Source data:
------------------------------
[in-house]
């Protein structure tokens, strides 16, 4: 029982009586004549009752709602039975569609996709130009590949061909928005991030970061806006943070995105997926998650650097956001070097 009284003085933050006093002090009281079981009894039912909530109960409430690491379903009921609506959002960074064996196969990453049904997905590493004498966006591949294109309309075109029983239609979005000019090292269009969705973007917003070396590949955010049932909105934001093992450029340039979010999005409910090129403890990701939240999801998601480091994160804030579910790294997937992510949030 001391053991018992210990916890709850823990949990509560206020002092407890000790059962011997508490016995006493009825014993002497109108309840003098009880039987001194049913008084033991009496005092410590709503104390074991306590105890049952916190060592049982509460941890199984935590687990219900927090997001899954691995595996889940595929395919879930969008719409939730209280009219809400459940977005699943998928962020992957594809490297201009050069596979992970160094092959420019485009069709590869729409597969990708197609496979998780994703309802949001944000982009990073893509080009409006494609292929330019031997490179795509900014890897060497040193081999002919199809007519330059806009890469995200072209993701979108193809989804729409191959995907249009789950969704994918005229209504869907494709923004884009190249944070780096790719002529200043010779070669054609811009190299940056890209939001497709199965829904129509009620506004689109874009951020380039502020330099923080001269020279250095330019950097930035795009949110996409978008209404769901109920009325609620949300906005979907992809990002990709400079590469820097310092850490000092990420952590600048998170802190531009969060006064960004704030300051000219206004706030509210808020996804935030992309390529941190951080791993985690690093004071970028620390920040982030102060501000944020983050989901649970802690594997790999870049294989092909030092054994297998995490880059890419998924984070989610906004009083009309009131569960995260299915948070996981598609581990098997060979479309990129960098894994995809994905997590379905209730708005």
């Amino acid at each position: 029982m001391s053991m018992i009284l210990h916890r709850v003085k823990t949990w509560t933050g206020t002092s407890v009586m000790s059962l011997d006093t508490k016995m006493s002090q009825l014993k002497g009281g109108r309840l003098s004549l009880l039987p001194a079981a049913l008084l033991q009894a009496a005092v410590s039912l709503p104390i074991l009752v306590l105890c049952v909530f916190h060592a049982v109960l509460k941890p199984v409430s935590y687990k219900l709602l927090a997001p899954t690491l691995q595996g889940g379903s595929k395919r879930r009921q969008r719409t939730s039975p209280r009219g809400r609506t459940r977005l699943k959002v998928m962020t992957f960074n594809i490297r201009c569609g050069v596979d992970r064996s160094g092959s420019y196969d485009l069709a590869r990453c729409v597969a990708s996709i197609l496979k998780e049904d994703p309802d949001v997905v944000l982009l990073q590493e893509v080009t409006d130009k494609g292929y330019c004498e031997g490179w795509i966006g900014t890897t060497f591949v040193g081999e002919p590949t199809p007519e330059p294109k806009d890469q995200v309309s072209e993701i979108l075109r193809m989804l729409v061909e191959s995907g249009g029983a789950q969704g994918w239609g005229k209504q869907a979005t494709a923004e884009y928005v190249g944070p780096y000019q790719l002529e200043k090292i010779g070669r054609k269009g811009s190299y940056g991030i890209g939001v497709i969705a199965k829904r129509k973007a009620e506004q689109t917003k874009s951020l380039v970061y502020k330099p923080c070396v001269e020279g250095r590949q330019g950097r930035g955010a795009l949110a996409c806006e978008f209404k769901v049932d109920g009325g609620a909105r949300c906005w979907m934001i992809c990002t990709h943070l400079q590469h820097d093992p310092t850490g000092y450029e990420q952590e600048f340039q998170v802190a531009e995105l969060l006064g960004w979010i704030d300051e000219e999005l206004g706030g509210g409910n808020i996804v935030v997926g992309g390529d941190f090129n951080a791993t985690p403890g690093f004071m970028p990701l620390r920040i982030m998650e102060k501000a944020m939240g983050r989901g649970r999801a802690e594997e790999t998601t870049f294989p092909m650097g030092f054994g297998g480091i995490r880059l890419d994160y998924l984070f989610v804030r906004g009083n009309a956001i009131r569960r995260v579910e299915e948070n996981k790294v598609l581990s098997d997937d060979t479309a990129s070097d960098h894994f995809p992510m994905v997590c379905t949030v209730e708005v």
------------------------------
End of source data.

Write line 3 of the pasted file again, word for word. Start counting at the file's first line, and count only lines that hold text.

């Amino acid at each position: 029982m001391s053991m018992i009284l210990h916890r709850v003085k823990t949990w509560t933050g206020t002092s407890v009586m000790s059962l011997d006093t508490k016995m006493s002090q009825l014993k002497g009281g109108r309840l003098s004549l009880l039987p001194a079981a049913l008084l033991q009894a009496a005092v410590s039912l709503p104390i074991l009752v306590l105890c049952v909530f916190h060592a049982v109960l509460k941890p199984v409430s935590y687990k219900l709602l927090a997001p899954t690491l691995q595996g889940g379903s595929k395919r879930r009921q969008r719409t939730s039975p209280r009219g809400r609506t459940r977005l699943k959002v998928m962020t992957f960074n594809i490297r201009c569609g050069v596979d992970r064996s160094g092959s420019y196969d485009l069709a590869r990453c729409v597969a990708s996709i197609l496979k998780e049904d994703p309802d949001v997905v944000l982009l990073q590493e893509v080009t409006d130009k494609g292929y330019c004498e031997g490179w795509i966006g900014t890897t060497f591949v040193g081999e002919p590949t199809p007519e330059p294109k806009d890469q995200v309309s072209e993701i979108l075109r193809m989804l729409v061909e191959s995907g249009g029983a789950q969704g994918w239609g005229k209504q869907a979005t494709a923004e884009y928005v190249g944070p780096y000019q790719l002529e200043k090292i010779g070669r054609k269009g811009s190299y940056g991030i890209g939001v497709i969705a199965k829904r129509k973007a009620e506004q689109t917003k874009s951020l380039v970061y502020k330099p923080c070396v001269e020279g250095r590949q330019g950097r930035g955010a795009l949110a996409c806006e978008f209404k769901v049932d109920g009325g609620a909105r949300c906005w979907m934001i992809c990002t990709h943070l400079q590469h820097d093992p310092t850490g000092y450029e990420q952590e600048f340039q998170v802190a531009e995105l969060l006064g960004w979010i704030d300051e000219e999005l206004g706030g509210g409910n808020i996804v935030v997926g992309g390529d941190f090129n951080a791993t985690p403890g690093f004071m970028p990701l620390r920040i982030m998650e102060k501000a944020m939240g983050r989901g649970r999801a802690e594997e790999t998601t870049f294989p092909m650097g030092f054994g297998g480091i995490r880059l890419d994160y998924l984070f989610v804030r906004g009083n009309a956001i009131r569960r995260v579910e299915e948070n996981k790294v598609l581990s098997d997937d060979t479309a990129s070097d960098h894994f995809p992510m994905v997590c379905t949030v209730e708005v």